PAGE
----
Another bold ecumenical project anticipated to be popular among youth is the Colourdome. An initative of the inter-denominational group Youth for a United World, the Colourdome is supposed to be a meeting place, a place dedicated to dialogue. Youth will be invited to communicate their experiences of God’s love inside the dome and see how their contact with “Love” is reflected in one of the seven colors of the rainbow. The orange prism is for dialogue, the blue for culture, the yellow for suffering and sickness, and so on. The unifying factor is experiences that bring together youth for the stated purpose of working for a united world.

Americans sitting in a circle with muslims

Above, exchanging experiences with Muslims at WYD in Canada
So, once again, the youth are taught that the only crucial idea is unity. But the road leading to unity does not pass through the conversion of all people to the Catholic Church. Rather, it is an acceptance of the common points of the true and the false religions – which are very few – in order to attain an all-embracing unity.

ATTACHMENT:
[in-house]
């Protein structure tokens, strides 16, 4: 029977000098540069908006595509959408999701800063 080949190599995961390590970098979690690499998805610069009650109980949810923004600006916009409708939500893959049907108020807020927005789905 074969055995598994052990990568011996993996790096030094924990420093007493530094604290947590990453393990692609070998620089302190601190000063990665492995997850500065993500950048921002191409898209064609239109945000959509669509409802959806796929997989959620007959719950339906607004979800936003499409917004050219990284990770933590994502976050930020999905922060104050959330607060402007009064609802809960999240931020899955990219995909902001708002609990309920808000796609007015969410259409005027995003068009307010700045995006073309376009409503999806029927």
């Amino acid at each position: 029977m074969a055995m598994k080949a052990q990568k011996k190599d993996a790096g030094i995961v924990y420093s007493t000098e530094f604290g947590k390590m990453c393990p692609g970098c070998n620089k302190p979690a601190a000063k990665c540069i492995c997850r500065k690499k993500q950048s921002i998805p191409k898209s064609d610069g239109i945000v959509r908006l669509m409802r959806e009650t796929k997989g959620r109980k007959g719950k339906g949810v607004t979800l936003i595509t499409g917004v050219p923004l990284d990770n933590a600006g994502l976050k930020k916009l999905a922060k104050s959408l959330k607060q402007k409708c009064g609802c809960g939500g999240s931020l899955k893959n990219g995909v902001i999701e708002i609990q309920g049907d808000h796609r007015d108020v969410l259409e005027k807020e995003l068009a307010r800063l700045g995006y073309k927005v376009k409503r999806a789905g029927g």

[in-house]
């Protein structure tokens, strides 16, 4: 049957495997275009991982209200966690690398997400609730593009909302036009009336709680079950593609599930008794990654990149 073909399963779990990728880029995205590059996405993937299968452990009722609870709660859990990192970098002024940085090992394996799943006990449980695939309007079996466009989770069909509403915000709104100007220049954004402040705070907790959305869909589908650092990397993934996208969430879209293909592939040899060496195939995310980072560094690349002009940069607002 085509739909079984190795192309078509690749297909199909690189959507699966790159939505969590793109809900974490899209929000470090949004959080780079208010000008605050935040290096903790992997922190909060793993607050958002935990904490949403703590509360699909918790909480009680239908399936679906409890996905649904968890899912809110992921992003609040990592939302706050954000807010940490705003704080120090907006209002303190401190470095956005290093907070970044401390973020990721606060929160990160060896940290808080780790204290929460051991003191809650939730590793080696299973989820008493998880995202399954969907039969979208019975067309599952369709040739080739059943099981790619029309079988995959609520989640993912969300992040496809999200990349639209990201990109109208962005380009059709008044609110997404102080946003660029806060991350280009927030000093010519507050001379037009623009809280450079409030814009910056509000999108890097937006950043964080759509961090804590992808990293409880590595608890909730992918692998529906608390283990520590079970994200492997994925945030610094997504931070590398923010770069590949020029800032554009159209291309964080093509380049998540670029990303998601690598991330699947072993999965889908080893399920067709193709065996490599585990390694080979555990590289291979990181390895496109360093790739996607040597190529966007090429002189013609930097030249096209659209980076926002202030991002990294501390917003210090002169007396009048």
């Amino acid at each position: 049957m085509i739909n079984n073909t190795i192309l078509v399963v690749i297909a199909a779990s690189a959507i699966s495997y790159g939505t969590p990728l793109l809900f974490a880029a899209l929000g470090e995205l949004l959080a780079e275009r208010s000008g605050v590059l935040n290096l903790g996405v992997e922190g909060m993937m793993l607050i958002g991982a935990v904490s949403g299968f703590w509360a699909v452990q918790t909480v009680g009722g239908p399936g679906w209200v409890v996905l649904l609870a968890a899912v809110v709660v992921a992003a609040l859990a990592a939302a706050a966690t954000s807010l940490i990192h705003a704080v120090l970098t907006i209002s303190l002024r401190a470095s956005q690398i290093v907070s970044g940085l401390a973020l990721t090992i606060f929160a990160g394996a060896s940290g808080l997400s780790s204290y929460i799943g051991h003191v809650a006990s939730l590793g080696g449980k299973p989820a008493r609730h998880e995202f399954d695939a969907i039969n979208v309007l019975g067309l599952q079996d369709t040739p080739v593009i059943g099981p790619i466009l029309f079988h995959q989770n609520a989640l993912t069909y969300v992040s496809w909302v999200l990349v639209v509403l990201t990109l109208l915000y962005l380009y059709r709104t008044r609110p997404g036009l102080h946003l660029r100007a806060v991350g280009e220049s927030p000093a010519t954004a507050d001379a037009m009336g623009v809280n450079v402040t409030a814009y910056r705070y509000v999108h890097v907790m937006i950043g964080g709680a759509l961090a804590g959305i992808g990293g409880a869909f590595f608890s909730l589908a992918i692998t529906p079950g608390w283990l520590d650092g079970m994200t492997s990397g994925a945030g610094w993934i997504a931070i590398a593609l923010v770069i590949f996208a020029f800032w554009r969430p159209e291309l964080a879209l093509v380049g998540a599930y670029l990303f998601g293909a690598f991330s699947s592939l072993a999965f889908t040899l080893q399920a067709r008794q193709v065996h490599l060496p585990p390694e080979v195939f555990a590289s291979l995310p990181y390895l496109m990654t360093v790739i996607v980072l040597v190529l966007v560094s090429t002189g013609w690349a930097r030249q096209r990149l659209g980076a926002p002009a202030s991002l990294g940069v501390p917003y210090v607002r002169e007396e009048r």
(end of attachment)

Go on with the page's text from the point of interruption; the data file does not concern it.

Variants of Colourdome’s theme of unity permeate the whole WYD program: Unity in diversity. Bring the earth together. The whole world will become home. Living for a united world.

It is clearly a grand pan-religious event, a kind of Assisi for youth, where everyone has an altar to worship, this time, even the Latin-Mass Catholics.

Promoting religious indifference

What is the important “lesson” to be learned from WYD, whether you attend the African tribal ceremonies or assist at the Latin Mass? It is to accept everyone – regardless of belief. It is a very seducing message for the modern youth: to be nonjudgmental, to accept everyone for what he or she is, to embrace dialogue as a means to build bridges between religions.

Boxes and hippies at World Youth Day

Above among the boxes, an immoral, hippy atmosphere at WYD 2002.   Below, priests in rainbow vestments singing Broadway style set an example for the party.